The multifunctionality of urban farming: perceived benefits for neighbourhood improvement

Melissa N. Poulsen, Roni A. Neff, Peter J. Winch

Research output: Contribution to journalArticlepeer-review

18 Scopus citations


Urban farming–a type of urban agriculture focused on entrepreneurial food production–serves multiple functions in neighbourhoods; yet these are not well delineated. Expectations for urban farming often centre on traditional measures of economic development, potentially overlooking other benefits. Through a qualitative case study conducted in Baltimore, Maryland, we sought to understand community perceptions regarding the ways in which urban farms can benefit cities. Interviews with residents, neighbourhood leaders, and urban farmers in three residential neighbourhoods with urban farms revealed the pathways by which community members view farms as improving neighbourhoods. Benefits stemmed from four primary changes urban farms made to study neighbourhoods: creation of public projects welcoming involvement, physical improvement of degraded space, production of local food, and creation of new businesses. These changes led to multiple perceived benefits including increased social connectedness, a transformed physical landscape, improved neighbourhood reputation, increased access to fresh produce, and educational, youth development, and employment opportunities. Our findings demonstrate the importance of a multifunctional paradigm that accounts for social and educational functions in assessing the value of urban farming and bring empirical evidence to the concept of multifunctional agriculture. Urban farms with strong social aims may appear to contribute little to economic development if measured using traditional indicators of success such as job creation or fiscal impacts, but provide numerous other benefits for community development.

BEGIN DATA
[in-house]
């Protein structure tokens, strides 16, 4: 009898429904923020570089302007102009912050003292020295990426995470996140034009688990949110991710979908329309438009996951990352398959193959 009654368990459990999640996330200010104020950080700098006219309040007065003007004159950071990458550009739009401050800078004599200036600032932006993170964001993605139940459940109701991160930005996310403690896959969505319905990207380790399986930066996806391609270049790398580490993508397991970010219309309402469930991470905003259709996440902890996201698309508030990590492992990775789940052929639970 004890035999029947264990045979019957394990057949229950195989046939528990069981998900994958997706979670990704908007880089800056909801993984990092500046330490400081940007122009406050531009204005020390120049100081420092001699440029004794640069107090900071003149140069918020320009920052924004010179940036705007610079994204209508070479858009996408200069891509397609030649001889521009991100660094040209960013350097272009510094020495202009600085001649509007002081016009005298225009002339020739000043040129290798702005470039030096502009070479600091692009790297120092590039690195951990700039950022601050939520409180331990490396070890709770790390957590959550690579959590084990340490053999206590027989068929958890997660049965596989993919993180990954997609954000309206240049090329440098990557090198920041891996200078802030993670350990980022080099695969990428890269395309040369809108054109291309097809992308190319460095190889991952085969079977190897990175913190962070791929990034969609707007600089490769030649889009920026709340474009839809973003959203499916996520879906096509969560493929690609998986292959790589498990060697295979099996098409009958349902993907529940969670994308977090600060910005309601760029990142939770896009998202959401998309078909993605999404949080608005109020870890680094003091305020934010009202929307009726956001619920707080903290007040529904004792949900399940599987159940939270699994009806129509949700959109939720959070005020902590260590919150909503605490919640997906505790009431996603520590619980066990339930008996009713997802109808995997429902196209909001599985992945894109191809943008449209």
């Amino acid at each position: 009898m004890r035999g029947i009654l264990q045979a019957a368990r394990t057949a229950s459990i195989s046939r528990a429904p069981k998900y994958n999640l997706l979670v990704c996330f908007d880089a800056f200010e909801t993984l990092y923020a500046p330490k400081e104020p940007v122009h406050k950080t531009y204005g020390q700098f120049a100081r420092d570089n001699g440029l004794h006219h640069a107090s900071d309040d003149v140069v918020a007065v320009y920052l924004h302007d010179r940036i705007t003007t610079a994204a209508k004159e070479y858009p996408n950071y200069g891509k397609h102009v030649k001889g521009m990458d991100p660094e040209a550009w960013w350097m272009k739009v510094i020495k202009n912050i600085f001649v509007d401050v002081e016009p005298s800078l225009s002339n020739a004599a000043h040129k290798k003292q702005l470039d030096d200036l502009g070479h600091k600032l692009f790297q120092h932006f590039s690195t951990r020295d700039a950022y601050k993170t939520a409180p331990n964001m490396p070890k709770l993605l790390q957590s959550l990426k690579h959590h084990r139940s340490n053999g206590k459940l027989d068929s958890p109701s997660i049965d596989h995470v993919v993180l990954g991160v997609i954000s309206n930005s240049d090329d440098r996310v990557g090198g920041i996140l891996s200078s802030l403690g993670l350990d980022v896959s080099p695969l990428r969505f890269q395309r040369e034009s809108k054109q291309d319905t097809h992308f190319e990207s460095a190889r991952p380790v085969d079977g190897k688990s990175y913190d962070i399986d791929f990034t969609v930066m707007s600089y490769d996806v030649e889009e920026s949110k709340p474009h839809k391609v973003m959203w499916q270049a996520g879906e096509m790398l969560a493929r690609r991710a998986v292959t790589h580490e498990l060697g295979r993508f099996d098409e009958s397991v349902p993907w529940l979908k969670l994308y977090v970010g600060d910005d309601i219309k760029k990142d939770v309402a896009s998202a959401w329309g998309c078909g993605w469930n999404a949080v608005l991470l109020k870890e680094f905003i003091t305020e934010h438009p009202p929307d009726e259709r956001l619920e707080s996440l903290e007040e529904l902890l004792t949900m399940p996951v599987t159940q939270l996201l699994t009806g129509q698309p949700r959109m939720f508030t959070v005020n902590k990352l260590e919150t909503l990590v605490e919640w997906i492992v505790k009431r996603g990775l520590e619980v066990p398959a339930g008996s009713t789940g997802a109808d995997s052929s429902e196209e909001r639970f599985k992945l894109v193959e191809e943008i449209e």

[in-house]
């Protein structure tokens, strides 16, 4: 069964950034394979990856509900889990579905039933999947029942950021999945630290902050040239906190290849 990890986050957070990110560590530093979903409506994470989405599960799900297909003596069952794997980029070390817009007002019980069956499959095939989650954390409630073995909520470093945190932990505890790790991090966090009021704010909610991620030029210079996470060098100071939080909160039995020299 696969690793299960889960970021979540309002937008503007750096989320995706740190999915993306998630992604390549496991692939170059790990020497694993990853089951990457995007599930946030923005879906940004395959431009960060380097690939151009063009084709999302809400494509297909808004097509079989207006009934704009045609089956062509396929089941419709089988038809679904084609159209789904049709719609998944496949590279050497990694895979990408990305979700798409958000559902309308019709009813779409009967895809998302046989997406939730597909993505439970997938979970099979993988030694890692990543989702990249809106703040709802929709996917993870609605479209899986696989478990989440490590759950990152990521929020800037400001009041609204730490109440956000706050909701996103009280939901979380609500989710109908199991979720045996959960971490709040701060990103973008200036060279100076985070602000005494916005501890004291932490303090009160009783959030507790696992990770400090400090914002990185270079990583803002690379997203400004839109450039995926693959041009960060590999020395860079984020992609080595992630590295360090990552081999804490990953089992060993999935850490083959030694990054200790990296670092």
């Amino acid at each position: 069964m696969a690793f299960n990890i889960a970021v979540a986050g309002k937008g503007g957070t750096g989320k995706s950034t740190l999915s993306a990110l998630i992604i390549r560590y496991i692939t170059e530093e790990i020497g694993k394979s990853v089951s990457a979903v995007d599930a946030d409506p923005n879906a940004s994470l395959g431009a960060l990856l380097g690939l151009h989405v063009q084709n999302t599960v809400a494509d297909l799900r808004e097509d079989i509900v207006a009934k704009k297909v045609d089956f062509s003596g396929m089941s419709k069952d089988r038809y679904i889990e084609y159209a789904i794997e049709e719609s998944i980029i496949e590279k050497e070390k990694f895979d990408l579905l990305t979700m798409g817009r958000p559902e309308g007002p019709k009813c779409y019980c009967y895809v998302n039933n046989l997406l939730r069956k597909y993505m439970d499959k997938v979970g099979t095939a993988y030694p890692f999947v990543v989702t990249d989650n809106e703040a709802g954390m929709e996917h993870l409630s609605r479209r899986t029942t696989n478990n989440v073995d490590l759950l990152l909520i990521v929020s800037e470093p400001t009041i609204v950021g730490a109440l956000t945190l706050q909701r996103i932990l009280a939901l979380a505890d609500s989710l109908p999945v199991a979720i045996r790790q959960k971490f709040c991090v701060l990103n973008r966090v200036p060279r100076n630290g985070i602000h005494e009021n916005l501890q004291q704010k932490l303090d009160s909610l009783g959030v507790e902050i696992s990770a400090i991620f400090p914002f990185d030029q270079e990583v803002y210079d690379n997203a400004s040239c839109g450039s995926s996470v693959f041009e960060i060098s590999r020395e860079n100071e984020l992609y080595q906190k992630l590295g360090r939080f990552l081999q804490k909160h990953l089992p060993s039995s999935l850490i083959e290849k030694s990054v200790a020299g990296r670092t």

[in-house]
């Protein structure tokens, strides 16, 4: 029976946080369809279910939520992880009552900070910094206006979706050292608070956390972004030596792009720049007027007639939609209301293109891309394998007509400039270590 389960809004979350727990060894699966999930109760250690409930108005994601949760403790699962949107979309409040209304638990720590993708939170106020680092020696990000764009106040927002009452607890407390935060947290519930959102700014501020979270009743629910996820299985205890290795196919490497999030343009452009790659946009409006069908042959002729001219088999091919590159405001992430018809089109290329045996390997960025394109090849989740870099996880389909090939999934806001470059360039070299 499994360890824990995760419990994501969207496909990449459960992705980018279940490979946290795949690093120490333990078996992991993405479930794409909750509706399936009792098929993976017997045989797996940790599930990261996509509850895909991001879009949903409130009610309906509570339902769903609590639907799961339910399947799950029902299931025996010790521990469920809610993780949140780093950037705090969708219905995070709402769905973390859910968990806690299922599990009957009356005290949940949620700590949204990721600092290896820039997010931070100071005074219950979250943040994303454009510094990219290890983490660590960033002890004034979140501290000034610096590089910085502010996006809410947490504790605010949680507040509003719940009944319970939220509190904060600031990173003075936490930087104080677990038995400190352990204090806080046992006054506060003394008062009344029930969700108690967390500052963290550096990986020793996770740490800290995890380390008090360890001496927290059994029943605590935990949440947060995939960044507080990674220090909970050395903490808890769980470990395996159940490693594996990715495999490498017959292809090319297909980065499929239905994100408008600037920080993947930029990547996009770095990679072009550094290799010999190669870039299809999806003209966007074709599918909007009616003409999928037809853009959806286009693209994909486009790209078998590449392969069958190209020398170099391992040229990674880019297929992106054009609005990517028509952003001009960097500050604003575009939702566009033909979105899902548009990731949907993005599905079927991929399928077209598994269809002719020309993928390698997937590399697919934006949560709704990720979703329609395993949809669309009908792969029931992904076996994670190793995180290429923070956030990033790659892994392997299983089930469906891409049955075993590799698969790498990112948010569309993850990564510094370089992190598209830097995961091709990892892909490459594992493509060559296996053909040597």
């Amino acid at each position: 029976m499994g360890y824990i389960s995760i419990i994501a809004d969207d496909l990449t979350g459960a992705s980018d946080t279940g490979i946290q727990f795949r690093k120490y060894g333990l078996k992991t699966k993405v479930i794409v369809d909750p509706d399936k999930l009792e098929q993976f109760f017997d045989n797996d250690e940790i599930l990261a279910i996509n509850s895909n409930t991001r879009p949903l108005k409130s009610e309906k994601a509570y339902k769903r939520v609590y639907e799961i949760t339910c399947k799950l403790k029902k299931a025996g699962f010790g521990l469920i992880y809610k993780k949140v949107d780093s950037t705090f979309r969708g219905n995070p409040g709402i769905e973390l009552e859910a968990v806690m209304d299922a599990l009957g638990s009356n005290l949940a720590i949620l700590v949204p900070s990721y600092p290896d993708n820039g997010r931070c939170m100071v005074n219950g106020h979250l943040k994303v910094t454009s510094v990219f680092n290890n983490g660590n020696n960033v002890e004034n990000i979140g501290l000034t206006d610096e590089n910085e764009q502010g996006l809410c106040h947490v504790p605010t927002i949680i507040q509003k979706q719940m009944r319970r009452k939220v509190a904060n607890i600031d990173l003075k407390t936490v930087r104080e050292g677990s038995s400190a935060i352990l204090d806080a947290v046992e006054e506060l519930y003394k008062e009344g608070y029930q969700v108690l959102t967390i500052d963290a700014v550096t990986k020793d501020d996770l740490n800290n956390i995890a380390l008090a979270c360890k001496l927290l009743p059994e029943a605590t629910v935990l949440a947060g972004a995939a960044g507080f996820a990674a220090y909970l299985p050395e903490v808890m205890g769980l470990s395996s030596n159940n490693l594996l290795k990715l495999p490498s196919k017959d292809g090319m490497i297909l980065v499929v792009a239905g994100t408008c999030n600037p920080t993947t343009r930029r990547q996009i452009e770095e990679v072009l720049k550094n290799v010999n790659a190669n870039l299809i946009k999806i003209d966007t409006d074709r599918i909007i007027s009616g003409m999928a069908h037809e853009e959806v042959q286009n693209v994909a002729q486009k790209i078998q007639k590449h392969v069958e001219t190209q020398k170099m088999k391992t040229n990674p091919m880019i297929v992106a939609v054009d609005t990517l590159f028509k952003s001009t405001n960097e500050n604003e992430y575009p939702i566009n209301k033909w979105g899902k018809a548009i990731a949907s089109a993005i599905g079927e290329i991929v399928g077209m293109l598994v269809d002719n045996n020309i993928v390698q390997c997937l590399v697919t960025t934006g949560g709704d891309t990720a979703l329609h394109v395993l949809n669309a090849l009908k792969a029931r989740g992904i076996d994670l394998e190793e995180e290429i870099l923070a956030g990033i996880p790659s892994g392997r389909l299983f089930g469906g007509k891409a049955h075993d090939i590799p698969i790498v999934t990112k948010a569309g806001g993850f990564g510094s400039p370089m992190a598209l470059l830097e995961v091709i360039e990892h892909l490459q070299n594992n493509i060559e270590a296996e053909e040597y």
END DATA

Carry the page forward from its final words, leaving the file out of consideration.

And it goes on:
Original languageEnglish (US)
Pages (from-to)1411-1427
Number of pages17
JournalLocal Environment
Issue number11
StatePublished - Nov 2 2017


  • Multifunctional agriculture
  • qualitative methods
  • urban agriculture

ASJC Scopus subject areas

  • Geography, Planning and Development
  • Management, Monitoring, Policy and Law


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